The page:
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Published in Nonprofits
azz McKinney, executive director of the Grand Rapids Pride Center azz McKinney, executive director of the Grand Rapids Pride Center COURTESY PHOTO

New Pride Center leader prioritizing racial diversity, serving younger generations

BY Sunday, May 09, 2021 05:05pm

Jazz McKinney started as executive director of the Grand Rapids Pride Center on March 15 after previously serving as the organization’s interim director and chair of its Transgender and Gender-Non-Conforming Committee. Originally from Detroit, McKinney — who uses they/them/their pronouns — is a Grand Valley State University graduate and longtime Grand Rapids resident.

McKinney’s main goal is to make the Pride Center a more inclusive space for all members of the LGBTQ community by following through with the organization’s Community Accountability Plan that was created last year to address claims of racism within the organization. McKinney spoke with MiBiz about their plans for the organization and serving younger and more diverse generations.

What is your main focus as you start in this new role?

My vision is to truly fulfill our mission, which is to serve all of our LGBTQ community, not just white people. My vision is to make the Pride Center more accessible to people of color and people with disabilities, and making it more accessible even with the internal things. 

Within the LGBTQ community, there also tends to be phobias around some of the identities, like biphobia and transphobia, so I’m really just trying to bring us all together as LGBTQ people and make sure we’re serving our most marginalized population.

Can you discuss the Community Accountability Plan and any progress that has been made since it was adopted nearly a year ago? 

Our goal when we put the plan together was to actually complete all of those goals. I really believe in making sure things are sustainable. It would have been really easy for us to plow through that list and say, ‘Yes, we completed that,’ but there are things that are still pending on our list because even though we’ve been working on them, they’re not done. 

Companies and economic development organizations have placed greater emphasis on diversity, equity and inclusion in order to attract talent. How important is it to members of the LGBTQ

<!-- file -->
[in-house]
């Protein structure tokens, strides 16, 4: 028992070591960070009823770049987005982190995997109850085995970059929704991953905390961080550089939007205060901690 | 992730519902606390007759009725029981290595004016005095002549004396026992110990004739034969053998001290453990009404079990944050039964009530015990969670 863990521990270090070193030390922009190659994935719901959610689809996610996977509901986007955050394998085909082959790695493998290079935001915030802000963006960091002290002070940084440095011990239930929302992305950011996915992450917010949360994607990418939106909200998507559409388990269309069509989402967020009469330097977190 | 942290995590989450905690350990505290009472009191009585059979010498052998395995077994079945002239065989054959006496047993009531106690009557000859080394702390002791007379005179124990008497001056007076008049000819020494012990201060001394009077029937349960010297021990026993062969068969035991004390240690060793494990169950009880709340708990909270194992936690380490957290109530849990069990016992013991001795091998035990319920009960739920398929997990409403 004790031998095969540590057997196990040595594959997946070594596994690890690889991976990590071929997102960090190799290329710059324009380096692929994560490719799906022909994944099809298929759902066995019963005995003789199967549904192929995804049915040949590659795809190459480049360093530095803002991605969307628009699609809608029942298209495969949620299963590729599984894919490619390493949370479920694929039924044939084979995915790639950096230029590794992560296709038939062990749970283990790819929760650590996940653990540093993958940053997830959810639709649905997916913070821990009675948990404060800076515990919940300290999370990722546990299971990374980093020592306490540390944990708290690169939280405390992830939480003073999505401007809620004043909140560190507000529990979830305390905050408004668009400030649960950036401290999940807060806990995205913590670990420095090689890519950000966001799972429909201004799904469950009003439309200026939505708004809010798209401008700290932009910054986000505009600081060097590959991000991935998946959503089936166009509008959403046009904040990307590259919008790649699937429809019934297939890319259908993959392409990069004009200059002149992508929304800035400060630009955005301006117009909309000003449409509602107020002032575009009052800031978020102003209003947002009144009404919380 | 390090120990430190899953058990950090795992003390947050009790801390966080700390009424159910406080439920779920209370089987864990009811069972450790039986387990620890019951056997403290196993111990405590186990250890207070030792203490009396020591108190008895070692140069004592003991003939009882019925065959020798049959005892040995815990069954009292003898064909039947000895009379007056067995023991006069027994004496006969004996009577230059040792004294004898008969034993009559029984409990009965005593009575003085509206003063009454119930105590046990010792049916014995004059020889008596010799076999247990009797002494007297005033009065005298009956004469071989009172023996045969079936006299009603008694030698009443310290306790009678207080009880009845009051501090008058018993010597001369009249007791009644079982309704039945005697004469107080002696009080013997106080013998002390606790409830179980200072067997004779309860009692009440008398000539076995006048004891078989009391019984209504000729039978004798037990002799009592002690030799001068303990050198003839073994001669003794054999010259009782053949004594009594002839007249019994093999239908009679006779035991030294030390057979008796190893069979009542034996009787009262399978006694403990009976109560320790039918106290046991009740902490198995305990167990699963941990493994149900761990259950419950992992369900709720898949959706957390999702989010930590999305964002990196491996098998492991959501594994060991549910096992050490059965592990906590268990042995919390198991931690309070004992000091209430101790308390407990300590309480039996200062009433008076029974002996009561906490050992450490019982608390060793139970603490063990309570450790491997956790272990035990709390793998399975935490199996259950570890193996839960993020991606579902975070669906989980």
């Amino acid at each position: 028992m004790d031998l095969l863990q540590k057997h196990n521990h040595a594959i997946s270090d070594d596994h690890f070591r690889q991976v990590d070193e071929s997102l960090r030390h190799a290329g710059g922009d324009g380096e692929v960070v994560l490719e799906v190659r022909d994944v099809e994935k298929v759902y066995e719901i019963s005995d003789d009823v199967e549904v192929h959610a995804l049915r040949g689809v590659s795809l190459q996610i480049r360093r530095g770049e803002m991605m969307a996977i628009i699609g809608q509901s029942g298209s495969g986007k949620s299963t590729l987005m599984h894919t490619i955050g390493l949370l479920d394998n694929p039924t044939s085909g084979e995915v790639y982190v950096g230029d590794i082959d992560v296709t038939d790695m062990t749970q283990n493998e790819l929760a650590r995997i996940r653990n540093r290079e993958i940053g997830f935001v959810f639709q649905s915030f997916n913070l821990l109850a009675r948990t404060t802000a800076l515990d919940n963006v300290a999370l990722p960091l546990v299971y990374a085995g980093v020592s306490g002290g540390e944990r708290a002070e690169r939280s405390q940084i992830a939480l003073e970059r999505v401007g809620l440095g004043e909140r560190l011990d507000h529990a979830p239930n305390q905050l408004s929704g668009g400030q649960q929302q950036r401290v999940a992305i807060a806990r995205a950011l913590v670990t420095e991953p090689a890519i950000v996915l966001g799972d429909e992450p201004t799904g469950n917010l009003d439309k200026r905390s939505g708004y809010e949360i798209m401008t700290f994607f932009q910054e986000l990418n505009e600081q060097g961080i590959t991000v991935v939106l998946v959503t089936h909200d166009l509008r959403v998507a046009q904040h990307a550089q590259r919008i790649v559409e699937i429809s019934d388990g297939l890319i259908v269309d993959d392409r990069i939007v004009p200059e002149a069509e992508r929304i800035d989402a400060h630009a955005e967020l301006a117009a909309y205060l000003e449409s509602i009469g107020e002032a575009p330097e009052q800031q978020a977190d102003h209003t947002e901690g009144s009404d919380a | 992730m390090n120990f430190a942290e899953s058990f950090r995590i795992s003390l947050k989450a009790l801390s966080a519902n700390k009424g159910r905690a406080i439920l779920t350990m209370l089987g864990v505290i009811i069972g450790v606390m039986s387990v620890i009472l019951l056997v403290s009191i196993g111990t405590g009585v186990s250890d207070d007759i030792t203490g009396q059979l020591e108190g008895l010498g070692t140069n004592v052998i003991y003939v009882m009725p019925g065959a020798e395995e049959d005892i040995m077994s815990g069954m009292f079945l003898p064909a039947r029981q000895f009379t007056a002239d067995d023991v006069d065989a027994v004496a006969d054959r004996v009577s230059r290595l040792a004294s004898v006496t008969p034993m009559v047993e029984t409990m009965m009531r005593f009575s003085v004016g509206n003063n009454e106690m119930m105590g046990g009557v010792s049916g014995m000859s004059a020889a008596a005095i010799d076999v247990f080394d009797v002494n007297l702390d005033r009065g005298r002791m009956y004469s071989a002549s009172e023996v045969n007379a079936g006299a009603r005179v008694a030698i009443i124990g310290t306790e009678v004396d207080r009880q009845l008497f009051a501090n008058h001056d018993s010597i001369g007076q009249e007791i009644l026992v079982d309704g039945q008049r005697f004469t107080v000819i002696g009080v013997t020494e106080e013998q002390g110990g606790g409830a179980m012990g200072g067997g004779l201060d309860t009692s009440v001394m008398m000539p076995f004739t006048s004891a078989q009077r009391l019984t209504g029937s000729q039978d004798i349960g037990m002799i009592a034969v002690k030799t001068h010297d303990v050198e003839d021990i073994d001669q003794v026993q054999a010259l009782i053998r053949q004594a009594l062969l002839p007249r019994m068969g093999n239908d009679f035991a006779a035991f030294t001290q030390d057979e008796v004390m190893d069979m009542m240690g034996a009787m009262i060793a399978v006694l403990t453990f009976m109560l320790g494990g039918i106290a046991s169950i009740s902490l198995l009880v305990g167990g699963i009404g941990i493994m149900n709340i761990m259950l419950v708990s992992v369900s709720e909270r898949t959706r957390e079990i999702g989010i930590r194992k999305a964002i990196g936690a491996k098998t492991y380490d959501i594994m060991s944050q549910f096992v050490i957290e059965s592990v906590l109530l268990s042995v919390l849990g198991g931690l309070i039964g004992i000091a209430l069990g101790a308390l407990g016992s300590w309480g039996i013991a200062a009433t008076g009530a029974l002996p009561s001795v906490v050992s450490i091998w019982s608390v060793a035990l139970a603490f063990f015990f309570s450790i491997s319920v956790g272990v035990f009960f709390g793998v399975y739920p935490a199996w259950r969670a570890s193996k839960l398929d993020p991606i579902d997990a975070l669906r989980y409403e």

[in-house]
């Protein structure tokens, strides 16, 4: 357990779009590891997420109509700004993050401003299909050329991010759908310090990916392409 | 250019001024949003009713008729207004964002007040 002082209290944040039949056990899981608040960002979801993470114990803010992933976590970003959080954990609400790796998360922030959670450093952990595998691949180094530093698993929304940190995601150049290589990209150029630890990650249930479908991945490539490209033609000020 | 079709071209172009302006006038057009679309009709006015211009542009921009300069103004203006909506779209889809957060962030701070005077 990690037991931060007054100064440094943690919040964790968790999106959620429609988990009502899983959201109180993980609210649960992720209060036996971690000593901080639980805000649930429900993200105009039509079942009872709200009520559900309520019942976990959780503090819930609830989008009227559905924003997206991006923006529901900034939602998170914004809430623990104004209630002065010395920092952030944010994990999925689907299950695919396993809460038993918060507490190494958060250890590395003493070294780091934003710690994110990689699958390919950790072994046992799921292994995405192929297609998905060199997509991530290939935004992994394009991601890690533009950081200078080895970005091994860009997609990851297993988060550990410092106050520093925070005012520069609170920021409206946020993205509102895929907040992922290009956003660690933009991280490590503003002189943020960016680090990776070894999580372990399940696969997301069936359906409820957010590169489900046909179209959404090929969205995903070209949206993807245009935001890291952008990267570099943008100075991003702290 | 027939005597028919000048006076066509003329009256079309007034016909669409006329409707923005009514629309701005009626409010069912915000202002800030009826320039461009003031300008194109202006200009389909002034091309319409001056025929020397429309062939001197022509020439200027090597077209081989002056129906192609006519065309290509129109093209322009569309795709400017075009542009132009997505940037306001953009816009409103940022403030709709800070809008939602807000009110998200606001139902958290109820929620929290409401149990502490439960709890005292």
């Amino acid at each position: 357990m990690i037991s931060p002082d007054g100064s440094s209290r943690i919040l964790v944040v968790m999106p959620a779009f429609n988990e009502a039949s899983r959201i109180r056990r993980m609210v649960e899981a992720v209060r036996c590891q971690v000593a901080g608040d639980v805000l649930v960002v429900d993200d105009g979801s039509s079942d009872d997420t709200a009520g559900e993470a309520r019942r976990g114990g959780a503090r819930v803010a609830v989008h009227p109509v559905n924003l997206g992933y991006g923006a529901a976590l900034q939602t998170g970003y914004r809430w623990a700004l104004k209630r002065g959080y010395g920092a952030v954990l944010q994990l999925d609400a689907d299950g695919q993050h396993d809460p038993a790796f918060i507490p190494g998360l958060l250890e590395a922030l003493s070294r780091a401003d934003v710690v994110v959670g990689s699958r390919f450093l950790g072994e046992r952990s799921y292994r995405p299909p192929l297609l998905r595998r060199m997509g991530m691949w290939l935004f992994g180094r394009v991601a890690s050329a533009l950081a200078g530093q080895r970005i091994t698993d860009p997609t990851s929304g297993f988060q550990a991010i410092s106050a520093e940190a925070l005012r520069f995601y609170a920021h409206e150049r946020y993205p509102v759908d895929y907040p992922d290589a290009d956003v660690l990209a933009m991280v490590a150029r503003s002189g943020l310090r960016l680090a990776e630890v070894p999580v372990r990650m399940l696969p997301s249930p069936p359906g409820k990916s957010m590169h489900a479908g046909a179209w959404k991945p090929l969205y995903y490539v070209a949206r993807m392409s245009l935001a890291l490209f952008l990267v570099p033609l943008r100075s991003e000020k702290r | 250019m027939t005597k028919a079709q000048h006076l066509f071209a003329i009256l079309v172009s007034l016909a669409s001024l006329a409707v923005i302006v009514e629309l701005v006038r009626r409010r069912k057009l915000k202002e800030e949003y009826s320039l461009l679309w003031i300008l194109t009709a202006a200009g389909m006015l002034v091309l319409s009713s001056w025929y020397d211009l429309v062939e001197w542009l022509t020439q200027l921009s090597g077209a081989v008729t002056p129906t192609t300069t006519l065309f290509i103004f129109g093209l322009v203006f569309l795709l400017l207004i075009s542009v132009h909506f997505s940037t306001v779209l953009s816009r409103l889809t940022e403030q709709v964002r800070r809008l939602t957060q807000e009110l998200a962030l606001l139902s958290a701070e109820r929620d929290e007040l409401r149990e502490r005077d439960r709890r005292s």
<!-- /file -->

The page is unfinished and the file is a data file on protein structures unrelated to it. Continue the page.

community that where they work or live is inclusive of their identity?

I think it’s huge. Even in the last month I’ve had three people reach out to me asking if I could help find them an employer that is LGBTQ-freindly. 

I can’t hire the entire LGBTQ community to work for me — we have to make sure those other places are a good fit and a lot of that is diversity of thought. If you don’t hire any LGBTQ people, then it’s not always that the people who work for you are neccessarily anti-LGBTQ, they just might not have been exposed to it so they don’t know the nuances.

I remember applying to a previous job that I had and they were super excited about my LGBTQ history and then I went to sign my employee paperwork and it didn’t have my gender listed. They had a face palm moment and didn’t realize that, even though they called themselves allies and an LGBTQ inclusive workforce.

What else could organizations and companies be doing to be more inclusive of the LGBTQ community?

Outside of policy, I would also just say education. Terminology and how you treat people and your definition of family. A lot of employers have a bereavement policy that says you can only take bereavement leave if your spouse or immediate child of those people dies. Gay people were only allowed to marry in 2015. 

Most employers have LGBTQ people in their arena and they might just not know it because maybe they haven’t made the space comfortable enough for people to come out. It’s about having the opportunity and having that space, so employee resource groups can help with that as well. 

Do you think the way people use the Grand Rapids Pride Center is changing? What do you want it to look like?

The younger generation is becoming even more diverse and inclusive, even in terminology. When I was growing up, you were either gay or you were lesbian, whereas now even as executive director, I’m still constantly learning new terminology. 

These young kids are learning more about intersectionality, too. People used to think you had separate issues as a Black person and as an LGBTQ person. All of those different things can and do interact with each other.

That’s why I took over, to really push us in that direction of the intersectionality piece. 

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